The Age of Innocence: The First 25 Years of the National Collegiate Athletic Association, 1906 to 1931
W. Burlette Carter
George Washington University - Law School
February 14, 2012
Vanderbilt Journal of Entertainment and Technology, Vol. 8, No. 2, 2006
GWU Legal Studies Research Paper No. 2012-6
GWU Law School Public Law Research Paper No. 2012-6
The article traces the history of the most powerful body in amateur sports, the NCAA, discussing the regulation of amateur sports before it arose, the factors that led to its creation, early definitions of amateurism, key issues facing the early body, its promotion of University amateur sports as a training ground for soldiers during World War I, emerging conflicts among members, its treatment of collegiate segregation policies and campus neglect of women's sports opportunities, and how past problems in amateur sports regulation were prologue for the issues facing intercollegiate athletics regulators and participants today.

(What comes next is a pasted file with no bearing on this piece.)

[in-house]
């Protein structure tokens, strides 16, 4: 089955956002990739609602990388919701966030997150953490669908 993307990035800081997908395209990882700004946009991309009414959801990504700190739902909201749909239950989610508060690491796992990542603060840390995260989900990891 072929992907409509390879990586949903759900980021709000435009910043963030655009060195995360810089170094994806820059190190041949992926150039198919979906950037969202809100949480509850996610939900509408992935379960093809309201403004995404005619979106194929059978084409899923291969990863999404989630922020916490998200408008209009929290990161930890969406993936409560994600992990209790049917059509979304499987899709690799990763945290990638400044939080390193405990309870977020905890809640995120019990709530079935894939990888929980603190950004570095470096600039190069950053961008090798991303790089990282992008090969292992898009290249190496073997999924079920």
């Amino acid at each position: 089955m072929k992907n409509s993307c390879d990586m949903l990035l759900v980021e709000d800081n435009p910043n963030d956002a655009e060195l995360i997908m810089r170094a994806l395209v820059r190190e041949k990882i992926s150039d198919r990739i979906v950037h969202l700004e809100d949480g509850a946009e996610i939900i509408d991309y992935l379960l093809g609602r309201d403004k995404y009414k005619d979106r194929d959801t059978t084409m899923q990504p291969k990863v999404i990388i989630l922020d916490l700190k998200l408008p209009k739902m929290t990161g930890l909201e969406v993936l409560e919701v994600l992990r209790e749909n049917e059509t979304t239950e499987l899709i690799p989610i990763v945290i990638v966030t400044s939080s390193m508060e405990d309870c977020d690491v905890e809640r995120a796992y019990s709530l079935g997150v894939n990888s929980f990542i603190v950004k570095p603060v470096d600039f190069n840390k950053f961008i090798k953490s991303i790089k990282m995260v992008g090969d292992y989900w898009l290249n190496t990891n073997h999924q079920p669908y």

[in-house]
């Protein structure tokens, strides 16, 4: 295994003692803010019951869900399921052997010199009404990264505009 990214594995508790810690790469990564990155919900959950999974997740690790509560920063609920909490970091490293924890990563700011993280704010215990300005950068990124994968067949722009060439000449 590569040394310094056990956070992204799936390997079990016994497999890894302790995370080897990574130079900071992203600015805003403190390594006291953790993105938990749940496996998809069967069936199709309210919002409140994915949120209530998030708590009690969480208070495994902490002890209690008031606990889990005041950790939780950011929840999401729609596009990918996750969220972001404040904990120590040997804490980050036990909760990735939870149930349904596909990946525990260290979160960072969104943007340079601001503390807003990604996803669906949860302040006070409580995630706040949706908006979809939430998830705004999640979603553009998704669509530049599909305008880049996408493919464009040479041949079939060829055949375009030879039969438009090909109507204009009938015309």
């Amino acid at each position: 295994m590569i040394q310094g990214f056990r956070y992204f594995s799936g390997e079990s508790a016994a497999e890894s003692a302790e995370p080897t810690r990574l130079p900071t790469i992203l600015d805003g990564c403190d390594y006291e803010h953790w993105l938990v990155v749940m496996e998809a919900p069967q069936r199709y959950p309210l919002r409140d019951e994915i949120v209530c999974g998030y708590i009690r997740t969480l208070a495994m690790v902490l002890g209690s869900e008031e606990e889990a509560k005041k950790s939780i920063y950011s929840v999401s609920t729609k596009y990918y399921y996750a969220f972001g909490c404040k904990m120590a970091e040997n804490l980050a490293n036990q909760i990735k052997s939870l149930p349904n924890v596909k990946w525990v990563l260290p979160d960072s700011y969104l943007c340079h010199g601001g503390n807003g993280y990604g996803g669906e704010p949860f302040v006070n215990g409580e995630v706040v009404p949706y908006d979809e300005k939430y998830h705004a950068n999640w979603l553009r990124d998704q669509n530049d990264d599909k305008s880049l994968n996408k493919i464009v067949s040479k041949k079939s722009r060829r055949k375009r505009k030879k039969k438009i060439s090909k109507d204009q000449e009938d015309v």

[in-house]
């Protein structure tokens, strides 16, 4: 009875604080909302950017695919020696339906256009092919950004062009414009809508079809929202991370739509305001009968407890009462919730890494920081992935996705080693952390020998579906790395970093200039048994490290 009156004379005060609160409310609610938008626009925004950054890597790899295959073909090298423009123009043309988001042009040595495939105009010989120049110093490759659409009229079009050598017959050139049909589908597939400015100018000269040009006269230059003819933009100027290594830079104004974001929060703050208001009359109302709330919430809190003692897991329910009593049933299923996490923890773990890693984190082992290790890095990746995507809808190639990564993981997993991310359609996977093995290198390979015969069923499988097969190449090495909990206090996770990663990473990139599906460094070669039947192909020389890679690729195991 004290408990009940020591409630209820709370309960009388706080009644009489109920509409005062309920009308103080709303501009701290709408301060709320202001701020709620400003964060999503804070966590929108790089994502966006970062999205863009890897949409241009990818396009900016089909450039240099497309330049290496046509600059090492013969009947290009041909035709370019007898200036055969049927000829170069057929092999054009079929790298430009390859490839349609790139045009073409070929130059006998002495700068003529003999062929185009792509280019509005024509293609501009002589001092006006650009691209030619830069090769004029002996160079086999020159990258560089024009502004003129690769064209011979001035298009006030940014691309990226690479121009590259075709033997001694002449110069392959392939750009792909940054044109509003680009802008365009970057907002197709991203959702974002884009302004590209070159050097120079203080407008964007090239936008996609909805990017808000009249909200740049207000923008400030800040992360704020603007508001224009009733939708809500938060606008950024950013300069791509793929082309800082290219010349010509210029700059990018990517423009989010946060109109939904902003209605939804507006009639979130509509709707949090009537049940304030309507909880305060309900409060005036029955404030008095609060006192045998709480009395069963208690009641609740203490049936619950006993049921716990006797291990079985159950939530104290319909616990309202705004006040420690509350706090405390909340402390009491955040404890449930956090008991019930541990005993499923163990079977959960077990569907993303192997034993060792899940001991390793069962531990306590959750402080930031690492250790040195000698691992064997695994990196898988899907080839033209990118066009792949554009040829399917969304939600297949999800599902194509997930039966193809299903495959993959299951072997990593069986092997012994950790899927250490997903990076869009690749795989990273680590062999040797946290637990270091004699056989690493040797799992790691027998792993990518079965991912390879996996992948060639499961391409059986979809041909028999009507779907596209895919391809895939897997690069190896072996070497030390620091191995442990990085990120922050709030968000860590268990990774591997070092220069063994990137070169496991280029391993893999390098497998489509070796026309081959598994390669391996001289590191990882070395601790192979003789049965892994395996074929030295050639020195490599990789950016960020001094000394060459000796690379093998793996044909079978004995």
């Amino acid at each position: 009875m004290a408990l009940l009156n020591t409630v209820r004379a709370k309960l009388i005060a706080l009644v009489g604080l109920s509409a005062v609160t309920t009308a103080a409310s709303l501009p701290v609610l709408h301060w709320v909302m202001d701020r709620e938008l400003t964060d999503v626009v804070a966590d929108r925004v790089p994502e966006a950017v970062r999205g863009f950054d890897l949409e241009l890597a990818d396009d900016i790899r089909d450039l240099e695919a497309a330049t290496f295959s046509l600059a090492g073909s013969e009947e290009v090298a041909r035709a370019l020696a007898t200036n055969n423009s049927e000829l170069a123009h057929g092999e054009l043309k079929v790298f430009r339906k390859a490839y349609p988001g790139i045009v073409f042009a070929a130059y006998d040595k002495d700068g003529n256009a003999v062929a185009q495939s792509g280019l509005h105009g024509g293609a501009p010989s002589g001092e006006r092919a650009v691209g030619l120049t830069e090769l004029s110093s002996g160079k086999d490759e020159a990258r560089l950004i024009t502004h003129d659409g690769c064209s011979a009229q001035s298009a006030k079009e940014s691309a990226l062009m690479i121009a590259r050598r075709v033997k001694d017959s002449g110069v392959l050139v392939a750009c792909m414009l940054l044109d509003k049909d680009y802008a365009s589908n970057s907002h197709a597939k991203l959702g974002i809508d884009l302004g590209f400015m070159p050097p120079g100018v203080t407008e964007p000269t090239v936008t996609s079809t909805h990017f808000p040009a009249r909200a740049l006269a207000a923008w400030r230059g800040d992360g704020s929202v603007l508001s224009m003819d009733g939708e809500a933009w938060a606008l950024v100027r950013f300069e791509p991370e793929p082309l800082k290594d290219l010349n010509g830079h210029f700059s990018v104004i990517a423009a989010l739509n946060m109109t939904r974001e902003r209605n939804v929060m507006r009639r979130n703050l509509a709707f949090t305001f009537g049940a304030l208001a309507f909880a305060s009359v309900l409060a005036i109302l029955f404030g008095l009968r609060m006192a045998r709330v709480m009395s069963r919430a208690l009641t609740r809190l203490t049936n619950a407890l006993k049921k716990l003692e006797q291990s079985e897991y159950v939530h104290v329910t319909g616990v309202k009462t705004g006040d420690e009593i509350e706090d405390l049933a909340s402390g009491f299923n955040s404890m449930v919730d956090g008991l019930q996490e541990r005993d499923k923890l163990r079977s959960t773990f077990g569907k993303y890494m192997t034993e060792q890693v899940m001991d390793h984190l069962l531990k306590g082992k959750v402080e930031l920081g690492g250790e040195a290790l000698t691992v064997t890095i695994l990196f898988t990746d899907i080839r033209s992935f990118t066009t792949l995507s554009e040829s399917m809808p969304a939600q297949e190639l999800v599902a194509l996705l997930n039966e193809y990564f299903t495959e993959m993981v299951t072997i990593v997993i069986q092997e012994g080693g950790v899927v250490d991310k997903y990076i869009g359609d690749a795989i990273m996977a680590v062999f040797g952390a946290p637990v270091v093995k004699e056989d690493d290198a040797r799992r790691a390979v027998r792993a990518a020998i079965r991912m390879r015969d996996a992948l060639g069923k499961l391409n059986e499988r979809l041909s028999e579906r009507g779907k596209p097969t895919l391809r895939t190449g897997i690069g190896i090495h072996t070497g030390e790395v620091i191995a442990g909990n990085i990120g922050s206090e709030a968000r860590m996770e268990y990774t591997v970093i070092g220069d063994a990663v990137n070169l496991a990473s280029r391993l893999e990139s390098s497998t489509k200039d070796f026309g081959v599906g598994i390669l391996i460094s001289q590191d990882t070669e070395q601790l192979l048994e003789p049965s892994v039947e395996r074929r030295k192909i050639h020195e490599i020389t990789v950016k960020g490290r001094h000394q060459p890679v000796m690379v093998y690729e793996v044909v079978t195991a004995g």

Number of Pages in PDF File: 82
Keywords: amateurism, Amos Alonzo Stagg, athletics onferences, Big Ten, football, intercollegiate athletics, National Collegiate Athletic Association, NCAA, New York University, Olympics, Henry McCracken, Palmer Pierce, Sports, segregation, Student Army Training Corps, Title IX, West Point
JEL Classification: D23, D70, J71, L31, L83Accepted Paper Series
Date posted: February 15, 2012
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